Argentina's central bank has performed a series of rapid-fire rate hikes to help stabilize the national currency. The country wants to prevent a repeat of its 2001-2 economic crisis that left its population in poverty.
Following a sudden run on the peso, Argentina's central bank on Friday hiked the country's main interest rate to 40 percent, the third time in a week that the borrowing rate has been increased.
A day earlier, the rate stood at 33.25 percent, while on April 27, it was hiked to 30.25 percent from 27.25 percent.
The peso jumped more than 5 percent against the US dollar following Friday's announcement, having sunk nearly 8 percent the previous day.
The mega-rate hikes are part of the Argentinian government's bid to support the peso, which has lost a quarter of its value over the past year.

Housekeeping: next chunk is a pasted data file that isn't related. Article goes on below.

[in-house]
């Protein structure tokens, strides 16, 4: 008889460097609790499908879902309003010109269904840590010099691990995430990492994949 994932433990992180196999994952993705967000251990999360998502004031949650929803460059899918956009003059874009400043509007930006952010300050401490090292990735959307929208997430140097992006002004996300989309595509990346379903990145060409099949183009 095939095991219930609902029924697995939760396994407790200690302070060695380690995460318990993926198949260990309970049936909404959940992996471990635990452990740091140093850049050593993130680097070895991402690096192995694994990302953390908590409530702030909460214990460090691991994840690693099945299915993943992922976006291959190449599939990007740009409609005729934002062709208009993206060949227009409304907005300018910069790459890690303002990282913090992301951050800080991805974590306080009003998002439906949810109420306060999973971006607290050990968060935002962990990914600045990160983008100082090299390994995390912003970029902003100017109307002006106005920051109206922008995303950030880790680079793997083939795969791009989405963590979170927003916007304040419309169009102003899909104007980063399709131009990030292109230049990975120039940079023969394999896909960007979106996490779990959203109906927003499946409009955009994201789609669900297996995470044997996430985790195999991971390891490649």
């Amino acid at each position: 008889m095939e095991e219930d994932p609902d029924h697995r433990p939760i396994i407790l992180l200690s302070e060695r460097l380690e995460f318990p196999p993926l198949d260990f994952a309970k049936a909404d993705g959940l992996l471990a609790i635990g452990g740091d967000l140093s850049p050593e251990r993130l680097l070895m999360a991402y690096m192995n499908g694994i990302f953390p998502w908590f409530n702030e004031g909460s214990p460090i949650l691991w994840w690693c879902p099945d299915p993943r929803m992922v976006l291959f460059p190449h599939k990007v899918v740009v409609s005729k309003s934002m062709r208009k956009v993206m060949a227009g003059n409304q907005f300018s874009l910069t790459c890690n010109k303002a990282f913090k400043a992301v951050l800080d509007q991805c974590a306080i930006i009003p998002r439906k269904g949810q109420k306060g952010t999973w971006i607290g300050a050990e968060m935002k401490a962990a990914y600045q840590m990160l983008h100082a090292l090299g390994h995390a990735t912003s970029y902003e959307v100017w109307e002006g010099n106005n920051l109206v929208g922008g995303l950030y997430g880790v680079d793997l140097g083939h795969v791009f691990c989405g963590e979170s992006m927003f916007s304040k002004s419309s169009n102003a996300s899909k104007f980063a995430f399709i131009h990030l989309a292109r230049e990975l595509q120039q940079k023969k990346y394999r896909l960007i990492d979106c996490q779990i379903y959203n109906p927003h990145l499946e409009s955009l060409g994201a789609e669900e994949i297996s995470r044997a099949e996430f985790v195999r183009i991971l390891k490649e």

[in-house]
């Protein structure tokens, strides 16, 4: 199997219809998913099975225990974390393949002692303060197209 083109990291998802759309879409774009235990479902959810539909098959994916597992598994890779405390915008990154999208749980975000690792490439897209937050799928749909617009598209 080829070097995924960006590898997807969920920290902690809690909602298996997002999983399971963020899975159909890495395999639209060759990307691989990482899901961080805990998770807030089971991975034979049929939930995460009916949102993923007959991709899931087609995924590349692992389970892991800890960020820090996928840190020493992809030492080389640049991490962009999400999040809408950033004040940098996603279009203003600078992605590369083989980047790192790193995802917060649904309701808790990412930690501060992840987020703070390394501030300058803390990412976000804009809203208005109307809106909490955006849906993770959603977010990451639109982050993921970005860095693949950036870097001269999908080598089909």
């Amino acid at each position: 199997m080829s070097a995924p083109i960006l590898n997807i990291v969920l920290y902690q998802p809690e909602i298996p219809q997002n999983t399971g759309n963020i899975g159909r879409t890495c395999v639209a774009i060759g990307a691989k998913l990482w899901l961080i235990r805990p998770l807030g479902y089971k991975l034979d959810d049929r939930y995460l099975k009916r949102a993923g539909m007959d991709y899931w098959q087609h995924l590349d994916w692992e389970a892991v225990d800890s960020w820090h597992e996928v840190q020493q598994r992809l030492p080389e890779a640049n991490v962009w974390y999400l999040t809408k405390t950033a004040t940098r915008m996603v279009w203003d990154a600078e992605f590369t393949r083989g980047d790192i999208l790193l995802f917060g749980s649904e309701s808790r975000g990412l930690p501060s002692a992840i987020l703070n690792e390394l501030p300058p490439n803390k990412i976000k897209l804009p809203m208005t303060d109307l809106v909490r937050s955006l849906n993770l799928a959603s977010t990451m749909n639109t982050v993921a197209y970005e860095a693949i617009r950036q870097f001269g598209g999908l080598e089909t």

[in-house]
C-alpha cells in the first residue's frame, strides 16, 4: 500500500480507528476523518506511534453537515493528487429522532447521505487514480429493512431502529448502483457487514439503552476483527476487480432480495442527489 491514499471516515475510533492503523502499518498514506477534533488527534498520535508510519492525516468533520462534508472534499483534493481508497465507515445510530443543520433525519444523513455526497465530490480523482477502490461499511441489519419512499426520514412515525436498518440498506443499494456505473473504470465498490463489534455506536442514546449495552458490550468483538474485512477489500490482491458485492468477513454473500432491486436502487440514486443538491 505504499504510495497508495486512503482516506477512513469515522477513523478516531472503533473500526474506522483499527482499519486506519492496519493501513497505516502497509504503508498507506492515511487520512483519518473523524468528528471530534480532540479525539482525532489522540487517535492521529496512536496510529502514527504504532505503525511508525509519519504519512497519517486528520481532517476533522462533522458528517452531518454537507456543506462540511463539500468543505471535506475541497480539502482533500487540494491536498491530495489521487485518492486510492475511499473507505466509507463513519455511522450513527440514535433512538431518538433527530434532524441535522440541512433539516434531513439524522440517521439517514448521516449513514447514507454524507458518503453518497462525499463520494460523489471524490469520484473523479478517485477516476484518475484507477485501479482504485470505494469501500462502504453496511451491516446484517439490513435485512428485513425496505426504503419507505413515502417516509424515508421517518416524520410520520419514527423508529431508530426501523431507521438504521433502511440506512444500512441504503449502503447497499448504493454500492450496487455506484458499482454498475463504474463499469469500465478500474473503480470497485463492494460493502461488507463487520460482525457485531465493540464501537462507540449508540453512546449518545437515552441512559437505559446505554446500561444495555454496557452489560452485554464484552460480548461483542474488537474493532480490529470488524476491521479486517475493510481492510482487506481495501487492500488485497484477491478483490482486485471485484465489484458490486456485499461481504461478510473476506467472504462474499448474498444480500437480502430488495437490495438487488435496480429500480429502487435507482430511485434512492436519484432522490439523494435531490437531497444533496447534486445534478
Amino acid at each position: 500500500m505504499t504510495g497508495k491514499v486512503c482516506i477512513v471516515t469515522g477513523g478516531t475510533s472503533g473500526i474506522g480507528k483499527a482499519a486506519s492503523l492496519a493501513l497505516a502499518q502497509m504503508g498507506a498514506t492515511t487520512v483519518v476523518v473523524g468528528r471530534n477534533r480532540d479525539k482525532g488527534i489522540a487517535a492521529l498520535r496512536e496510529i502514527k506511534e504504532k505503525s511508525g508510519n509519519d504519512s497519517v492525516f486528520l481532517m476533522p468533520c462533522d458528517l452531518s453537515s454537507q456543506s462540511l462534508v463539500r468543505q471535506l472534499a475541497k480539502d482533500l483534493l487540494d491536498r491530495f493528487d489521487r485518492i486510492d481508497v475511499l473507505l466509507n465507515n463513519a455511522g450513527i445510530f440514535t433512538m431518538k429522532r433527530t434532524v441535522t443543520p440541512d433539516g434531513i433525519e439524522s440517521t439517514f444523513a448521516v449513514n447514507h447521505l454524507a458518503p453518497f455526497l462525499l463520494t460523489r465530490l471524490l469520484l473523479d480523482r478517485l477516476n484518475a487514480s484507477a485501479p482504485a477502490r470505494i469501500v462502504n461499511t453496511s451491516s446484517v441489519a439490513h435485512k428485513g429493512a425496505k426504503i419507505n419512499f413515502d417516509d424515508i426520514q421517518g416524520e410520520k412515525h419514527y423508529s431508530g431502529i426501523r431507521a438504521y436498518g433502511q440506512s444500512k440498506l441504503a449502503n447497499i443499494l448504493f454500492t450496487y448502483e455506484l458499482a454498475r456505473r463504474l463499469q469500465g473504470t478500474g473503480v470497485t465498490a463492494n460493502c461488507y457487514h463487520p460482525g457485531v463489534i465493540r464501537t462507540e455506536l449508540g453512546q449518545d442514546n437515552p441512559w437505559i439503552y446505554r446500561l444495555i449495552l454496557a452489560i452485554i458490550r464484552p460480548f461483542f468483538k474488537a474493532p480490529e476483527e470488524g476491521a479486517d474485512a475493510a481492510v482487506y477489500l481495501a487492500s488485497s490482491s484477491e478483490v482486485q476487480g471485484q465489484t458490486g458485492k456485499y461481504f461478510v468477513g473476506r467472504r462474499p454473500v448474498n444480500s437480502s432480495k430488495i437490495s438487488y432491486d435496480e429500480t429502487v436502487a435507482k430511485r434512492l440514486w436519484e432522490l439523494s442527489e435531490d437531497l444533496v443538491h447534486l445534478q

Economic crisis averted for now
The measure was broadly cheered by investors as proof the government is serious about preventing a similar crisis to the one Argentina experienced in the early 2000s, when the economy shrank by 28 percent and the country defaulted on its foreign debt.
One research group, Capital Economics, predicted that the high interest rates would likely remain at emergency levels "for a prolonged period.”
The markets also welcomed Friday's announcement of a revised deficit target, to 2.7 percent of gross domestic product (GDP) — previously it was 3.2 percent, and a modified inflation target of 15 percent.
Inflation is currently running at 25.4 percent, and most analysts expect the headline figure to remain closer to 20 percent. Investors say, that with one of the world's highest inflation rates, Argentina is particularly vulnerable to investment losses.